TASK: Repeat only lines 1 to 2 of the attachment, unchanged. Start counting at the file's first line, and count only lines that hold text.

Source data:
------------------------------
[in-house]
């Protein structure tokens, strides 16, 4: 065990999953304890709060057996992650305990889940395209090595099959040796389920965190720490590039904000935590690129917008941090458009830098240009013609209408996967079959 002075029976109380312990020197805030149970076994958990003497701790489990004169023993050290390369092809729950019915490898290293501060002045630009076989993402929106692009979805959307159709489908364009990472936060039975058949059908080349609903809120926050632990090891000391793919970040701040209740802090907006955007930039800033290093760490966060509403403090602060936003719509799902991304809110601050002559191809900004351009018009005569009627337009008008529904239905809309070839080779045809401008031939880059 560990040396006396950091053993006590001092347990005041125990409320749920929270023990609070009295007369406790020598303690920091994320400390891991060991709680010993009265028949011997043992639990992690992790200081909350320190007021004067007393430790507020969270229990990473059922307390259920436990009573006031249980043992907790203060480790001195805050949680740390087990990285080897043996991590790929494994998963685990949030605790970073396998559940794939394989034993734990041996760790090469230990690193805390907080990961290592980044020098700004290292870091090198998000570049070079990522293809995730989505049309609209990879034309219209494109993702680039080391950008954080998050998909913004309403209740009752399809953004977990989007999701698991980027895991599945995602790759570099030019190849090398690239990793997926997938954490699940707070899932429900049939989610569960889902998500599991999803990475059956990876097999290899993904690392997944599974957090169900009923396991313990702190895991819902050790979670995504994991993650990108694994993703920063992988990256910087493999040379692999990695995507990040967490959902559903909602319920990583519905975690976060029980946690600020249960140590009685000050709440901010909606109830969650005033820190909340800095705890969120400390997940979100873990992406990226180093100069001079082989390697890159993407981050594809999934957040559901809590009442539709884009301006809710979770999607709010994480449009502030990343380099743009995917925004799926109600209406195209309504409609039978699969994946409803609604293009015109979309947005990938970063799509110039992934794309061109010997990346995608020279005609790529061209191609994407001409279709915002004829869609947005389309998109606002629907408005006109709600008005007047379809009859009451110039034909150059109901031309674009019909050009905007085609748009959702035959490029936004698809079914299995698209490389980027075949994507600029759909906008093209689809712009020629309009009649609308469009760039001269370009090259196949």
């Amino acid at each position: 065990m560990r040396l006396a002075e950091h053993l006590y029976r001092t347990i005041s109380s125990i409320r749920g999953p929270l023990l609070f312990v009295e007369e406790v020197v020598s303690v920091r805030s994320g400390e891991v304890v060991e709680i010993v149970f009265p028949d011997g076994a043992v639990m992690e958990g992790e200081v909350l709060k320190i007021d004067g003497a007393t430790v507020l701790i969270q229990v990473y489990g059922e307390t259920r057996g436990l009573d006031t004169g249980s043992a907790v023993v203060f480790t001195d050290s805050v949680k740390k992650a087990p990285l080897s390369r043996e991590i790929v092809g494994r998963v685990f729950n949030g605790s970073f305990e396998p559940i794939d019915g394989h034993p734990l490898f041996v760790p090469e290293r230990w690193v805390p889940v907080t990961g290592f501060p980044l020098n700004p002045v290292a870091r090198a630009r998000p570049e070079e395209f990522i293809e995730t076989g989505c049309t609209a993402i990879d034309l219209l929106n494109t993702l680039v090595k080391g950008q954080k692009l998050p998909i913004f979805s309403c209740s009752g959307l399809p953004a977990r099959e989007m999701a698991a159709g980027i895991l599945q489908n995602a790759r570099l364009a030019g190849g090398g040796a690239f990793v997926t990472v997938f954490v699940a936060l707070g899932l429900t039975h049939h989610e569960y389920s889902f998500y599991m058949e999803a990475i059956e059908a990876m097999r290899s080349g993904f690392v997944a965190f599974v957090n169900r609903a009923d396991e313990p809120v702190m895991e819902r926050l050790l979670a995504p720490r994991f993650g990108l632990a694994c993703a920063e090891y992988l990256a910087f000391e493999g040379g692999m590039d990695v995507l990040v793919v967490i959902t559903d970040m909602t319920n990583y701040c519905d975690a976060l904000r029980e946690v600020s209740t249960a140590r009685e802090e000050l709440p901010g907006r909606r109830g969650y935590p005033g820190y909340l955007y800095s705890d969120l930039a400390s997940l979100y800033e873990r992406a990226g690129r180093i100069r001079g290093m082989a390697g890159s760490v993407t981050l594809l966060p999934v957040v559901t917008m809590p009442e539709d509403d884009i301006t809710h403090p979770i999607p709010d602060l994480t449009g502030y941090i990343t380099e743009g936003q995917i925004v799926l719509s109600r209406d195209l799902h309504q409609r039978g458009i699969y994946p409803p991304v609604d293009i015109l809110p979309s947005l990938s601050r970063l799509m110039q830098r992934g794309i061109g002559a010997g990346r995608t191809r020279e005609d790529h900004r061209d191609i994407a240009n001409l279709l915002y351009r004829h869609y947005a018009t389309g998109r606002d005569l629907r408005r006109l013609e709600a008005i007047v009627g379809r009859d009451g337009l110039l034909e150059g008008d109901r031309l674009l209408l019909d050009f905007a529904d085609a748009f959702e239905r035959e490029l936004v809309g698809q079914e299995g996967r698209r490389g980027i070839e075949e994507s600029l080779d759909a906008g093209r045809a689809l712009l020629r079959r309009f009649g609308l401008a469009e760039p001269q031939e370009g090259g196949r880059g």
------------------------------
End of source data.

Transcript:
[in-house]
């Protein structure tokens, strides 16, 4: 065990999953304890709060057996992650305990889940395209090595099959040796389920965190720490590039904000935590690129917008941090458009830098240009013609209408996967079959 002075029976109380312990020197805030149970076994958990003497701790489990004169023993050290390369092809729950019915490898290293501060002045630009076989993402929106692009979805959307159709489908364009990472936060039975058949059908080349609903809120926050632990090891000391793919970040701040209740802090907006955007930039800033290093760490966060509403403090602060936003719509799902991304809110601050002559191809900004351009018009005569009627337009008008529904239905809309070839080779045809401008031939880059 560990040396006396950091053993006590001092347990005041125990409320749920929270023990609070009295007369406790020598303690920091994320400390891991060991709680010993009265028949011997043992639990992690992790200081909350320190007021004067007393430790507020969270229990990473059922307390259920436990009573006031249980043992907790203060480790001195805050949680740390087990990285080897043996991590790929494994998963685990949030605790970073396998559940794939394989034993734990041996760790090469230990690193805390907080990961290592980044020098700004290292870091090198998000570049070079990522293809995730989505049309609209990879034309219209494109993702680039080391950008954080998050998909913004309403209740009752399809953004977990989007999701698991980027895991599945995602790759570099030019190849090398690239990793997926997938954490699940707070899932429900049939989610569960889902998500599991999803990475059956990876097999290899993904690392997944599974957090169900009923396991313990702190895991819902050790979670995504994991993650990108694994993703920063992988990256910087493999040379692999990695995507990040967490959902559903909602319920990583519905975690976060029980946690600020249960140590009685000050709440901010909606109830969650005033820190909340800095705890969120400390997940979100873990992406990226180093100069001079082989390697890159993407981050594809999934957040559901809590009442539709884009301006809710979770999607709010994480449009502030990343380099743009995917925004799926109600209406195209309504409609039978699969994946409803609604293009015109979309947005990938970063799509110039992934794309061109010997990346995608020279005609790529061209191609994407001409279709915002004829869609947005389309998109606002629907408005006109709600008005007047379809009859009451110039034909150059109901031309674009019909050009905007085609748009959702035959490029936004698809079914299995698209490389980027075949994507600029759909906008093209689809712009020629309009009649609308469009760039001269370009090259196949």